Whenever you get on the internet or social media, eventually as you scroll through various posts, you’ll probably encounter a “before and after” image. I recently saw this article about a woman’s photoshoot before/after her gastric bypass surgery. Her photographer friend came up with a clever concept for the before/after images, where her pre-bypass and post-bypass selves were interacting with one another. Why does social media enjoy before/after images so much? Or, more accurately, why do we like before/after images so much? Perhaps we’re all a tad sentimental, yearning for simpler times. Or maybe we all secretly want to be time travelers, and looking at these pictures is the closest we can get (#tbt, anyone?). I’m personally leaning toward the latter explanation, but whatever the reason, we seem to be fixated on stories that depict transformation. This may also help explain our culture’s fascination with werewolves etc.
Weight and body transformations are probably the most common types of before/after images that we see go by (with fitness groups and accountability), but there are so many other types out there. It’s a timeless marketing tool (think of any laundry detergent commercial you’ve ever seen) and inspiration for entertainment (pretty much any fixer-up show on HGTV).
They show change. Whether we consider that change progress or regression, before/after images show development. This change may deliver some shock value or share the results of someone’s effort and hard work. They offer the reminder that nothing is permanent, which can be equal parts reassuring and terrifying.
Time lapses are also a way to show change. I’ve never made one myself, but it is a neat way to show how things have progressed. One of the more touching examples I’ve seen is the one where the guy takes a picture of his pregnant wife every day for 9(ish) months, until she gives birth. And it’s all captured in a little under 3 minutes, which is pretty magical.
There’s also the ever popular sunrise to sunset time-lapses, which take you through a day in a matter of seconds.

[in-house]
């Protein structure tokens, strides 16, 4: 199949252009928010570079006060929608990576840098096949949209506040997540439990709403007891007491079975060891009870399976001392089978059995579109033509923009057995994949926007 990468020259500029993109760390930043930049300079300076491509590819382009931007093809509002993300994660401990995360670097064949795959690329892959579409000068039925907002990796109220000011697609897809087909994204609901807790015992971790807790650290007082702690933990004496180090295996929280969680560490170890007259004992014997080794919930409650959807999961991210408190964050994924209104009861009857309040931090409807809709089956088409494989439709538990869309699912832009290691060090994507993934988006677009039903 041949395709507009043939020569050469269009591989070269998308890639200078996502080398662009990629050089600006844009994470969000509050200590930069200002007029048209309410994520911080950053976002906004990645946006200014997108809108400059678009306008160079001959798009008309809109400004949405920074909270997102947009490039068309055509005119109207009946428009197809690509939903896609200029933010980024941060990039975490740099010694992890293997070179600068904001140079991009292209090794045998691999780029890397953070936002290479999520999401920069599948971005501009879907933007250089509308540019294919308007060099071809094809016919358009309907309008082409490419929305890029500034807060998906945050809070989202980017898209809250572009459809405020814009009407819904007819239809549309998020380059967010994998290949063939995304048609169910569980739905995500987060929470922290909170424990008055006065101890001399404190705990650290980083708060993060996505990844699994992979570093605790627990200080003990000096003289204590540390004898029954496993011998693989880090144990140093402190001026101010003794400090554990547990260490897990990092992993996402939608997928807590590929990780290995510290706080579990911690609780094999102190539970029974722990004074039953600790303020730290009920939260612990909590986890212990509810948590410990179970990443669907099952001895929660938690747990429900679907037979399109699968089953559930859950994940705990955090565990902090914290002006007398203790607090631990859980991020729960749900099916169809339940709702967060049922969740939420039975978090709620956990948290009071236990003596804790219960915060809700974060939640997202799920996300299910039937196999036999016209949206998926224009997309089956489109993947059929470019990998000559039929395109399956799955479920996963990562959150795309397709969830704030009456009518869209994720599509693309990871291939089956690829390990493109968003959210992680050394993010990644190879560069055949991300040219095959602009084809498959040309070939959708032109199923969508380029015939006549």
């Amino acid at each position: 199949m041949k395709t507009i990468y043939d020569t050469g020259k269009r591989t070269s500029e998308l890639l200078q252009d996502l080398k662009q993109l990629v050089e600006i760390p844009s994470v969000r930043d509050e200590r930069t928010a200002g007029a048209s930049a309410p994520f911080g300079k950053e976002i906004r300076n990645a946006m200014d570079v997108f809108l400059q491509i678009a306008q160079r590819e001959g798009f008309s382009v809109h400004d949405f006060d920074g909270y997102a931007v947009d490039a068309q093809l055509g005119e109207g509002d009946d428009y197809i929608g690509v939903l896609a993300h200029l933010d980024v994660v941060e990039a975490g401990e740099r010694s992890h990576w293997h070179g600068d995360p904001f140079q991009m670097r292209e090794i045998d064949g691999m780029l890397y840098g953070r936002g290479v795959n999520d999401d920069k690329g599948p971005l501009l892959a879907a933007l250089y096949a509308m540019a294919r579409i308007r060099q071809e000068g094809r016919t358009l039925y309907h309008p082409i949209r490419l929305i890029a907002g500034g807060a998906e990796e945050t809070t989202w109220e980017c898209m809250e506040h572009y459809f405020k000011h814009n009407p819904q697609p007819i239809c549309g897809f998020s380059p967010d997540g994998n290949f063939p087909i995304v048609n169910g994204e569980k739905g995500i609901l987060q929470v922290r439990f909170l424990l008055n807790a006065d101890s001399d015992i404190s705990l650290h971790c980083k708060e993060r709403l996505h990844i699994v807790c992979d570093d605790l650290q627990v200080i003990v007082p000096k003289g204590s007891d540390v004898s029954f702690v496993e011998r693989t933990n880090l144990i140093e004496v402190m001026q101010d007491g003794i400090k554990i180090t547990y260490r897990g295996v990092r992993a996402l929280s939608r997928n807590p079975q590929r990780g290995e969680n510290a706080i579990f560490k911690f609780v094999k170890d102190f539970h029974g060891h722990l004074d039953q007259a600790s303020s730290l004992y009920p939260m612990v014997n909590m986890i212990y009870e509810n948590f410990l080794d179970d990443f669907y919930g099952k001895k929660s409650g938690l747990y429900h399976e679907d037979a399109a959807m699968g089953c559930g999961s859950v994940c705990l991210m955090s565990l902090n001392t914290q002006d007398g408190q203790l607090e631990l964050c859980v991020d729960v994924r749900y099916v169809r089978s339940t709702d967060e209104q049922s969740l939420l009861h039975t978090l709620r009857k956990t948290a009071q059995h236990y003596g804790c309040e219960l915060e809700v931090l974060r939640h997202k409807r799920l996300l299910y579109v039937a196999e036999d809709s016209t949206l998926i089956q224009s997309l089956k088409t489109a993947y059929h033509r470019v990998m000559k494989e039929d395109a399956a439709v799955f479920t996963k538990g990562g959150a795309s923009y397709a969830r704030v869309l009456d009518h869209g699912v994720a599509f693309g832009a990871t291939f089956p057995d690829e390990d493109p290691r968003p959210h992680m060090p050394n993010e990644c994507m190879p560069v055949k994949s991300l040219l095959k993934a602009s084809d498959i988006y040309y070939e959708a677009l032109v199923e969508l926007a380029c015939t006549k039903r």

(originally found here)
They can be entertaining…
Who doesn’t love a good (or bad) celebrity transformation? Or seeing shows like Pimp My Ride or Extreme Home Makeover? There’s a reason these shows are/were successful. You can watch an average Joe’s dilapidated sedan transformed into something sleek you’d see on Fast and Furious with a control panel that Batman would envy, all in a half hour time slot with no less than 5 commercial breaks featuring whatever Real World we’re on now. I invested a lot of time in this show, and I don’t even know anything about cars.
There’s also movies like She’s All That or The Princess Diaries, where the average looking nerdy person is transformed into a beautiful popular person. These transformations are usually a matter of switching from glasses to contacts and a good hair straightening, set to an aggressively peppy pop song. Then there’s the hold-your-breath anticipation before the big reveal that we all buy into, in varying degrees. It’s also fun to see how our favorite celebs have grown up over the years.
I especially enjoy when people try to deny that there has been any sort of transformation (looking at you, Renee Zelleweger). “Seriously, I just woke up and had a different nose and possibly a few less wrinkles.” For instance, That’s like if I decided to dye my hair black tomorrow and then get angry and defensive when people try to tell me otherwise.
In the case of accountability groups, or people who have had a traumatic experience, before/after is used as a story. “Once upon a time, I was here, but now, I am over here.” It’s a way of sharing a triumph against whatever struggles we are going through, encouraging others. This is how Kayla Itsines became Instagram famous. Her before/after pictures of clients reached a much broader audience than she ever imagined possible.
When used this way, before/after images can inspire others through sharing experiences and letting them know that “You, too, can make a change!”
In addition to inspiring positive, healthy transformations, before/after images can serve as a warning. During my senior year of high school, our hallway* was peppered with pictures of healthy looking people turning into promotional material for The Walking Dead. Before/after images are also used to depict really grotesque stuff. Besides PSAs for drug abuse, my other favorite “bad” before/afters include celebrity plastic surgery gone too far and terrible things happening to the environment.
*Some of you might think this is meant to be plural. It is not.
What is it about having that to go back to? We have Transformation Tuesday, Throwback Thursday and Flashback Friday for a reason. There’s a certain “Remember when…” element to these travels through time. During Class Night (the night before graduation) my senior year of high school, everyone submitted a 3 pictures for the slideshow (usually, a baby picture, a candid, and one of the senior portraits). People laughed, people cried. In a way, our slideshow served as a before/after montage of our entire class. It was really heartwarming and we all felt closer than at any other point in our 4 years together.
Ultimately, before and after images are narratives. Everyone has a story to tell, it’s all about how you tell it.